>: road, so no. Please try to stick to "straight" shots with minimal post
    >: processing.
    >
    >That's fine, and we'll abide by that dictum. (We would have anyway - neither
    >of us is very adept at photo editing - but that's not really the point.)
    >
    >However, unless we're undertaking to accurately document the current condition
    >of the world's steeples, it's hard to see the benefit of restrictions on
    >extensive editing. Most overedited pictures look artificial anyway. Sometimes
    >that artificiality is attractive, and sometimes it isn't, in which case it's
    >up to the submitter to defend his artistic judgement when it comes under
    >attack. So what's the downside of leaving it up to the submitter and letting
    >the chips fall where they may? (Just my 2¢ worth as a devil's advocate.)


    One of the shots that I will be entering is "extensively Photoshopped"
    in that I applied a Poster Edges filter over part of it. I'll note
    that with the submission, but I haven't had any luck in the past
    getting notes carried over to the SI page.

    I present what I think is a pleasing or interesting image, and how I
    get there is my decision. If that involves "extensive" Photoshop,
    then so be it.

    These are not submissions, but they are interesting to me in that they
    show "current condition". At one time, steeples and spires were both
    ornamental, functional (if bells were in the tower), and a visual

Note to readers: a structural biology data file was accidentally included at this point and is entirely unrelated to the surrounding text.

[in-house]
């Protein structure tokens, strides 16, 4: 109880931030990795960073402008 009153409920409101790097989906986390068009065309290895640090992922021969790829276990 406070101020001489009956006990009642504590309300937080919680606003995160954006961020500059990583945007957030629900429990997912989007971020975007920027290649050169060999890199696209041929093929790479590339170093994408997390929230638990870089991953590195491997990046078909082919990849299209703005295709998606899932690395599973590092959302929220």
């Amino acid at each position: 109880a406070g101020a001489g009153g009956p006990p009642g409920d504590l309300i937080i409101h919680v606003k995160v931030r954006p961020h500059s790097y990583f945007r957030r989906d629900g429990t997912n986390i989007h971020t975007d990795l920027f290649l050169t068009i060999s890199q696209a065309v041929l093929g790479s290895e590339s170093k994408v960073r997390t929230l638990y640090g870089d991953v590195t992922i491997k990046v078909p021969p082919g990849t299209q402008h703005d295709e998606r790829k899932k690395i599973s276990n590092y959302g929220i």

indication that the church was important. The tower and spire were
    the highest points in the landscape and the church could be seen for
    miles.

    Not so anymore. Modern buildings tower over the steeples. The
    churches are almost like HO gauge models stuck in an urban setting.
    Here's an example:

    https://www.dropbox.com/s/y9u0a8r8lkkb0u7/2013-01-10-03.jpg

    The same office building, but a different church, but shot as a
    reflection in a blue-tinted window across the street:

    https://www.dropbox.com/s/9hnqwdb05xzbq7r/2013-01-20-20.jpg


    --
    Tony Cooper - Orlando, Florida
    Tony Cooper, Feb 3, 2013
    #4
  5. PeterN

    PeterN Guest

    On 2/3/2013 1:28 PM, Robert Coe wrote:


    <snip>

    > (Just my 2¢ worth as a devil's advocate.)
    >
    >



    that's one heck of an expression to use with this subject.


    --
    PeterN
    PeterN, Feb 3, 2013
    #5
  6. PeterN

    Rob Guest

    On 4/02/2013 2:25 AM, Bowser wrote:
    > On Fri, 01 Feb 2013 11:41:37 -0500, PeterN
    > <> wrote:
    >
    >> On 2/1/2013 8:18 AM, Bowser wrote:
    >>> On Fri, 01 Feb 2013 13:22:07 +1300, Eric Stevens
    >>> <> wrote:
    >>>
    >>>> I've already explained that there are few worthwhile steeples within